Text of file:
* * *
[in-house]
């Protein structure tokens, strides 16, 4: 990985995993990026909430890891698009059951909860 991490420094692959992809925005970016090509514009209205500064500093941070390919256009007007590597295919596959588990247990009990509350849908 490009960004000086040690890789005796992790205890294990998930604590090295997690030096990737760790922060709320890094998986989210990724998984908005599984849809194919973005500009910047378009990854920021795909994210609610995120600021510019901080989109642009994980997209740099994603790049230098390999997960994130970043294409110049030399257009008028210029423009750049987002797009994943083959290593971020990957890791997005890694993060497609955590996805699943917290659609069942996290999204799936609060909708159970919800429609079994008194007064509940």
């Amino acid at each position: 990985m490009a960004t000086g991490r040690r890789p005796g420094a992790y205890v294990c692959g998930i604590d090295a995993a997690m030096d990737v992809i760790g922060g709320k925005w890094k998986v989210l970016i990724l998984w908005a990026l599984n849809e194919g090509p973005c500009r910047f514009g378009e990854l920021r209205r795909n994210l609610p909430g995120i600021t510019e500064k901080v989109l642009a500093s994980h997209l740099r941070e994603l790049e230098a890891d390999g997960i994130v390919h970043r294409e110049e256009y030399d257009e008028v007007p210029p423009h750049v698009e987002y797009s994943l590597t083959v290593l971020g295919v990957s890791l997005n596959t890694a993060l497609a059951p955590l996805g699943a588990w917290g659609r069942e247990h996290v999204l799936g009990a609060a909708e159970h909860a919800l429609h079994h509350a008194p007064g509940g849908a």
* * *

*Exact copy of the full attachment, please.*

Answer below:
[in-house]
């Protein structure tokens, strides 16, 4: 990985995993990026909430890891698009059951909860 991490420094692959992809925005970016090509514009209205500064500093941070390919256009007007590597295919596959588990247990009990509350849908 490009960004000086040690890789005796992790205890294990998930604590090295997690030096990737760790922060709320890094998986989210990724998984908005599984849809194919973005500009910047378009990854920021795909994210609610995120600021510019901080989109642009994980997209740099994603790049230098390999997960994130970043294409110049030399257009008028210029423009750049987002797009994943083959290593971020990957890791997005890694993060497609955590996805699943917290659609069942996290999204799936609060909708159970919800429609079994008194007064509940």
């Amino acid at each position: 990985m490009a960004t000086g991490r040690r890789p005796g420094a992790y205890v294990c692959g998930i604590d090295a995993a997690m030096d990737v992809i760790g922060g709320k925005w890094k998986v989210l970016i990724l998984w908005a990026l599984n849809e194919g090509p973005c500009r910047f514009g378009e990854l920021r209205r795909n994210l609610p909430g995120i600021t510019e500064k901080v989109l642009a500093s994980h997209l740099r941070e994603l790049e230098a890891d390999g997960i994130v390919h970043r294409e110049e256009y030399d257009e008028v007007p210029p423009h750049v698009e987002y797009s994943l590597t083959v290593l971020g295919v990957s890791l997005n596959t890694a993060l497609a059951p955590l996805g699943a588990w917290g659609r069942e247990h996290v999204l799936g009990a609060a909708e159970h909860a919800l429609h079994h509350a008194p007064g509940g849908a």